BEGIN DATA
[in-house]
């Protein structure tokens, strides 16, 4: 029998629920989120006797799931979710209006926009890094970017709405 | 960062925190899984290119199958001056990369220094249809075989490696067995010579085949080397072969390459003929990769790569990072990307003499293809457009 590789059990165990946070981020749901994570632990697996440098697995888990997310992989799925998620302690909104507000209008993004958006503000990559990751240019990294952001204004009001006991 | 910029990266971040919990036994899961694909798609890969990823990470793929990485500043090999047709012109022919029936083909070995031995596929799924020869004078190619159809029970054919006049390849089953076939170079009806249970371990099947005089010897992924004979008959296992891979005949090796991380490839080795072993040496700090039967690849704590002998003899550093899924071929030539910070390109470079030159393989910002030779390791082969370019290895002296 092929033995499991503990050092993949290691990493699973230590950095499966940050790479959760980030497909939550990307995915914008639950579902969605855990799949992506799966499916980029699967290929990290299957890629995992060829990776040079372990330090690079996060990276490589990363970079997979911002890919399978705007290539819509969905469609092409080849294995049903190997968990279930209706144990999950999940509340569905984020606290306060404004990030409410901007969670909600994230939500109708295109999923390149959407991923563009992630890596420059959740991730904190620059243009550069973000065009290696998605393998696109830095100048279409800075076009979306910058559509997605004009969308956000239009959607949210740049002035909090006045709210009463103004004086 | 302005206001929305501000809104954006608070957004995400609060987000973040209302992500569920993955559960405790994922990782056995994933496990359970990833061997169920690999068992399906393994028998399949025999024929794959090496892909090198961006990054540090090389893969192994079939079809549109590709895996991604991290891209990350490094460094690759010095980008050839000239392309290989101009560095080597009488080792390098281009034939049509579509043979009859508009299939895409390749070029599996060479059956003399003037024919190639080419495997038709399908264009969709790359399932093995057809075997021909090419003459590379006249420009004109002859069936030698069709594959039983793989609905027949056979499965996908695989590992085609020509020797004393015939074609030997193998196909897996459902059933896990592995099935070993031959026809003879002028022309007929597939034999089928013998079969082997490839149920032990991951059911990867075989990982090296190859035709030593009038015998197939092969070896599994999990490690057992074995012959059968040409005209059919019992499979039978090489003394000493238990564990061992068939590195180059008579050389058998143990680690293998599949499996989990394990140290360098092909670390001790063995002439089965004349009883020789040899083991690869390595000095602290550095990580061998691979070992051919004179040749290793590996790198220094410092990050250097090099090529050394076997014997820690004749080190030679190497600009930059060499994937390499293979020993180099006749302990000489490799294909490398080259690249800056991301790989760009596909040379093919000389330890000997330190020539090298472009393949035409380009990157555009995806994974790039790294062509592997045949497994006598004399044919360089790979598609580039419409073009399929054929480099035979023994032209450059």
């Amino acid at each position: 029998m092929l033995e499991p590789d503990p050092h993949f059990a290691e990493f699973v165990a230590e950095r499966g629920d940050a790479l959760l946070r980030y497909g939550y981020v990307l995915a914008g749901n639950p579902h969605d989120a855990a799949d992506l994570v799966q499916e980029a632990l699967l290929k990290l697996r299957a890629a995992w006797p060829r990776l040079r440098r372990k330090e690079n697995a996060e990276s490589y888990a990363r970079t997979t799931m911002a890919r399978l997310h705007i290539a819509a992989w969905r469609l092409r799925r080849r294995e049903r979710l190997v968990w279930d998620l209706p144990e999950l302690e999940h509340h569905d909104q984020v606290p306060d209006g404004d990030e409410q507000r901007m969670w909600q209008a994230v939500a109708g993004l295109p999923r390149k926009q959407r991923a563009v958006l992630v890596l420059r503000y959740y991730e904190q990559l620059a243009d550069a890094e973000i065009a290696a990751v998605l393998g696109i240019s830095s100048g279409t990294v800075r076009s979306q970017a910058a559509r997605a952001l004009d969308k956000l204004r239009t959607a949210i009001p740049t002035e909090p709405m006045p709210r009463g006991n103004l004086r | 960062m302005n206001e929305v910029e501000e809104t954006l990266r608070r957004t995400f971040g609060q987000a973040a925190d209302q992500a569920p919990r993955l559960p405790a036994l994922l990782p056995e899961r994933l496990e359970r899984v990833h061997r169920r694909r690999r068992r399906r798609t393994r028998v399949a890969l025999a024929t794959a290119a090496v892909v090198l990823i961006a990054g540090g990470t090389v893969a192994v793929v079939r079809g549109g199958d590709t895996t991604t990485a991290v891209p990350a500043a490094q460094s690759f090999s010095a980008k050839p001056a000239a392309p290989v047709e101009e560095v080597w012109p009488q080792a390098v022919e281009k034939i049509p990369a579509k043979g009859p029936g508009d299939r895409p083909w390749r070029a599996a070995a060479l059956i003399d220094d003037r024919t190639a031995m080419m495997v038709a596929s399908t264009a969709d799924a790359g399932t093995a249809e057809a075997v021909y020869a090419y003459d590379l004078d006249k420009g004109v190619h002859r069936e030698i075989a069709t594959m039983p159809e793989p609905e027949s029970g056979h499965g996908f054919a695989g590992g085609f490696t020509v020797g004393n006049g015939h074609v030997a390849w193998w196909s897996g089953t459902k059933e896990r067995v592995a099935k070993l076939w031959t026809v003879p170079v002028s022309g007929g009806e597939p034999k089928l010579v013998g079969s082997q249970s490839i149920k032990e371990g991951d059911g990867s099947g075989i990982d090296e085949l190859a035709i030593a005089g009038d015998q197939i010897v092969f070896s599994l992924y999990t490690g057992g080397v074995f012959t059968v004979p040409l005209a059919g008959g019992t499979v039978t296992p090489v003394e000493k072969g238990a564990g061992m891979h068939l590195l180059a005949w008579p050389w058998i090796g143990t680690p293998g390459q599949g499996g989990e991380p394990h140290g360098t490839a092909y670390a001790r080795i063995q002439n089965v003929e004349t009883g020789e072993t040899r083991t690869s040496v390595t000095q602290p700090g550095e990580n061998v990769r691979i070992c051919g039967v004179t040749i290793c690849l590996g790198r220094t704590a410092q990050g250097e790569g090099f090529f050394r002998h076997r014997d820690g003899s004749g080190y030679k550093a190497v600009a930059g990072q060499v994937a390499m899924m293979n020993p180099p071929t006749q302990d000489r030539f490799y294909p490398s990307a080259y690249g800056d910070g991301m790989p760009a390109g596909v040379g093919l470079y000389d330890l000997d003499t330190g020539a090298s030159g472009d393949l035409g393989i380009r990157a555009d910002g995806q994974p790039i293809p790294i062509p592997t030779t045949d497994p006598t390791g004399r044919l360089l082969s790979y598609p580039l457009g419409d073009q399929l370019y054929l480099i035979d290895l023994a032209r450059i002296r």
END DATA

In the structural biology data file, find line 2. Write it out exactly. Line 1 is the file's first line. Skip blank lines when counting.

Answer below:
């Protein structure tokens, strides 16, 4: 029998629920989120006797799931979710209006926009890094970017709405 | 960062925190899984290119199958001056990369220094249809075989490696067995010579085949080397072969390459003929990769790569990072990307003499293809457009 590789059990165990946070981020749901994570632990697996440098697995888990997310992989799925998620302690909104507000209008993004958006503000990559990751240019990294952001204004009001006991 | 910029990266971040919990036994899961694909798609890969990823990470793929990485500043090999047709012109022919029936083909070995031995596929799924020869004078190619159809029970054919006049390849089953076939170079009806249970371990099947005089010897992924004979008959296992891979005949090796991380490839080795072993040496700090039967690849704590002998003899550093899924071929030539910070390109470079030159393989910002030779390791082969370019290895002296 092929033995499991503990050092993949290691990493699973230590950095499966940050790479959760980030497909939550990307995915914008639950579902969605855990799949992506799966499916980029699967290929990290299957890629995992060829990776040079372990330090690079996060990276490589990363970079997979911002890919399978705007290539819509969905469609092409080849294995049903190997968990279930209706144990999950999940509340569905984020606290306060404004990030409410901007969670909600994230939500109708295109999923390149959407991923563009992630890596420059959740991730904190620059243009550069973000065009290696998605393998696109830095100048279409800075076009979306910058559509997605004009969308956000239009959607949210740049002035909090006045709210009463103004004086 | 302005206001929305501000809104954006608070957004995400609060987000973040209302992500569920993955559960405790994922990782056995994933496990359970990833061997169920690999068992399906393994028998399949025999024929794959090496892909090198961006990054540090090389893969192994079939079809549109590709895996991604991290891209990350490094460094690759010095980008050839000239392309290989101009560095080597009488080792390098281009034939049509579509043979009859508009299939895409390749070029599996060479059956003399003037024919190639080419495997038709399908264009969709790359399932093995057809075997021909090419003459590379006249420009004109002859069936030698069709594959039983793989609905027949056979499965996908695989590992085609020509020797004393015939074609030997193998196909897996459902059933896990592995099935070993031959026809003879002028022309007929597939034999089928013998079969082997490839149920032990991951059911990867075989990982090296190859035709030593009038015998197939092969070896599994999990490690057992074995012959059968040409005209059919019992499979039978090489003394000493238990564990061992068939590195180059008579050389058998143990680690293998599949499996989990394990140290360098092909670390001790063995002439089965004349009883020789040899083991690869390595000095602290550095990580061998691979070992051919004179040749290793590996790198220094410092990050250097090099090529050394076997014997820690004749080190030679190497600009930059060499994937390499293979020993180099006749302990000489490799294909490398080259690249800056991301790989760009596909040379093919000389330890000997330190020539090298472009393949035409380009990157555009995806994974790039790294062509592997045949497994006598004399044919360089790979598609580039419409073009399929054929480099035979023994032209450059």